- Domain knowledge experts — Traffic, database, data, storage
The initial owners of chaos engineering will be determined by your team’s current infrastructure, talent, and goals. Furthermore, this responsibility may shift as more organizations migrate to the cloud, and chaos engineering becomes more mainstream and begins to augment traditional testing.
How can you start a chaos program?
You don’t need a special job title or even Netflix-level traffic to begin dabbling in chaos. The chaos community has developed a number of shared resources to help advance this emerging discipline. Organizations like Google, Twilio, PagerDuty, and many more have adopted their own approaches to chaos engineering.
In some cases, it’s a curious tester who kicks off a single chaos experiment after notifying the rest of her team. Maybe it’s a handful of engineers huddled together to plan their failures during a gameday. Or it’s a directive from senior management to scope out a chaos program after one particularly costly outage.
Once again, the implementation you choose will be determined by your team’s current infrastructure, talent, and goals.
Perhaps aggregate bits and pieces from different [resilience engineering] frameworks that appeal to you, and then create a practice around it. You’ll likely be the first person to create a similar practice in your particular context.
A common pitfall is not clearly communicating the reasons why you are adopting chaos engineering practices in the first place. When the rest of the organization doesn’t yet understand or believe in the benefit, there’s going to be fear and confusion. Worse yet, there’s the perception that you’re just breaking stuff randomly and without a legitimate hypothesis.
How do you run a chaos experiment?
While there’s many ways to run your chaos experiments, most processes echo the scientific method with a continuous cycle of hypothesis and experimentation.
Plan an experiment. First, create a hypothesis about the steady-state behavior of your systems. Focus on if your systems do work, not how they work. Then think about what could go wrong. Perhaps a server goes down (as they do). Maybe it’s your third-party payment system, a specific cluster, or an entire region that’s experiencing an outage.
Start small. Initiate an attack that’s small enough to give you information about how your systems react in a production environment. You can’t always predict how users will behave. Instead of testing code in an isolated environment, test a complete system in production comprised of users, code, environment, infrastructure, a singular point in time, and more.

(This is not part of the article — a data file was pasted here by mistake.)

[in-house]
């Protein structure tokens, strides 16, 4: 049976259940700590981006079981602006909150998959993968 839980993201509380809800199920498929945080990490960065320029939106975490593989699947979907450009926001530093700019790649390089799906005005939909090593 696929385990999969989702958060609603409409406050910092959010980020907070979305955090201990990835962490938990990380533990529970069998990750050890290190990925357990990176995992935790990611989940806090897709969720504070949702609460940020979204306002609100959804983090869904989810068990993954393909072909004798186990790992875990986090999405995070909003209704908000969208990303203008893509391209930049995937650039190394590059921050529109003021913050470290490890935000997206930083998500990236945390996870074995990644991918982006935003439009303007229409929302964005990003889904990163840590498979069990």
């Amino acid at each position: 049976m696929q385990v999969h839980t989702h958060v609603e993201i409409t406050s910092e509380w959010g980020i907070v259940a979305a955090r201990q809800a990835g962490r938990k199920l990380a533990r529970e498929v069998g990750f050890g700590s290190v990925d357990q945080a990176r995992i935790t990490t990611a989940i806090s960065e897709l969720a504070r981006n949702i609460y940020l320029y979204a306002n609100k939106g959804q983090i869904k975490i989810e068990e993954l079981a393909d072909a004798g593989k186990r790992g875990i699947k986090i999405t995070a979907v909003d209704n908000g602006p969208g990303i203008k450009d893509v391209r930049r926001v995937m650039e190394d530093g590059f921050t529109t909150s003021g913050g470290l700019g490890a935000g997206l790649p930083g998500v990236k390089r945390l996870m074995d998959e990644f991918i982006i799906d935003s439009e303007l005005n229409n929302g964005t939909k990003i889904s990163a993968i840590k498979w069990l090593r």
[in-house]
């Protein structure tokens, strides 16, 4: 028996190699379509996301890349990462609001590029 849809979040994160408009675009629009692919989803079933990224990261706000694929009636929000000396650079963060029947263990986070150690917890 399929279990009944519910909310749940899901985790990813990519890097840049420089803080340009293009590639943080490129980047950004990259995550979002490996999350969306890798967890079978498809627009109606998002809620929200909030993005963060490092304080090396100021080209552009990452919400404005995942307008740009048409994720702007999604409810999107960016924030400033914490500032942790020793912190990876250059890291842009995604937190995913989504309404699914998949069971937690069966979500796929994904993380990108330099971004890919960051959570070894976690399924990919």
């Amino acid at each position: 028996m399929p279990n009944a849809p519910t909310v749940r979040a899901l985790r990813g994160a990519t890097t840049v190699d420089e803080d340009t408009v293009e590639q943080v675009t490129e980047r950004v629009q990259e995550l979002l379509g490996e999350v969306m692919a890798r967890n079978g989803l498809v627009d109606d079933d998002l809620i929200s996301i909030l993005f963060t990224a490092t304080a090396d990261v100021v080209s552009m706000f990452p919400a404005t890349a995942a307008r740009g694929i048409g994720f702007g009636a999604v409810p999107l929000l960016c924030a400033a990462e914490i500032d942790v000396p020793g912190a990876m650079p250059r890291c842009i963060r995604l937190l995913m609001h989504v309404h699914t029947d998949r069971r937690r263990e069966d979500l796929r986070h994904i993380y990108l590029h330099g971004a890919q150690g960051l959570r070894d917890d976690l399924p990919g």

Measure the impact. Observe the impact of your attack by comparing it to your steady-state metrics to reveal any known and unknown issues. At this point, you can either turn up the juice on your attack or roll it back if there were unintended and potentially harmful side effects.
Learn more about your systems. Validate or update your hypothesis, and shore up your vulnerabilities. Make these improvements, and then be prepared to automate your experiments to run continuously.
Just like a fire drill, your team is developing a muscle memory by practicing how to respond when the stakes are controlled, instead of practicing during an actual emergency. By methodically performing these automated tests, you can learn more about your systems’ real-world behavior.
If you’re just getting your feet wet with chaos engineering, consider starting with your APIs. We’ve previously talked about using APIs to create additional load or security injections and other user behavior. Now you can test your fallbacks by simulating the outage of external third-party APIs or killing your own internal APIs.
One way to experience an API outage is by simply unplugging a server. But what if the servers aren’t yours, or they’re hard to reach? Or you realize you’ve unplugged the wrong machine? Oops. You can’t just plug it back in and expect service to resume right away. Don’t do that.
Another way to experience an API outage is by using a Postman mock to return a 500 internal server error. This works, but it’s still just a simulation. While we can simulate outages in a test environment, there’s only one way to capture the unquantifiable conditions that cannot be replicated in an isolated test environment.
Eventually we want to break stuff in production 😈
A Postman recipe for creating chaos with Amazon EKS and Gremlin
Let’s start with an example e-commerce app where users can browse items, add them to the cart, and purchase them. Then we’ll shut down a container and see what hijinks ensue.
- Trigger: Gremlin is a failure-as-a-service and offers a free version with limited attack types. We’ll be using Postman with the Gremlin API to trigger our attacks. Spoiler alert . . . this is so we can easily automate these chaos tests with our continuous integration pipeline.
- Target: We’ve previously talked about deploying scalable apps with Docker and Kubernetes. Amazon EKS is a managed Kubernetes service that runs on AWS. It ain’t cheap. If you’re already running on hosts, containers, or another cloud platform, swap out EKS with your own target.
- Observability: We’ll use Prometheus as our time-series database and Grafana to visualize the effects of our attacks. Both are open-source and have a free version. If you’re already using something else for steady-state monitoring, swap out Prometheus and Grafana with your own toolset.
Set up Gremlin and create a Kubernetes cluster on EKS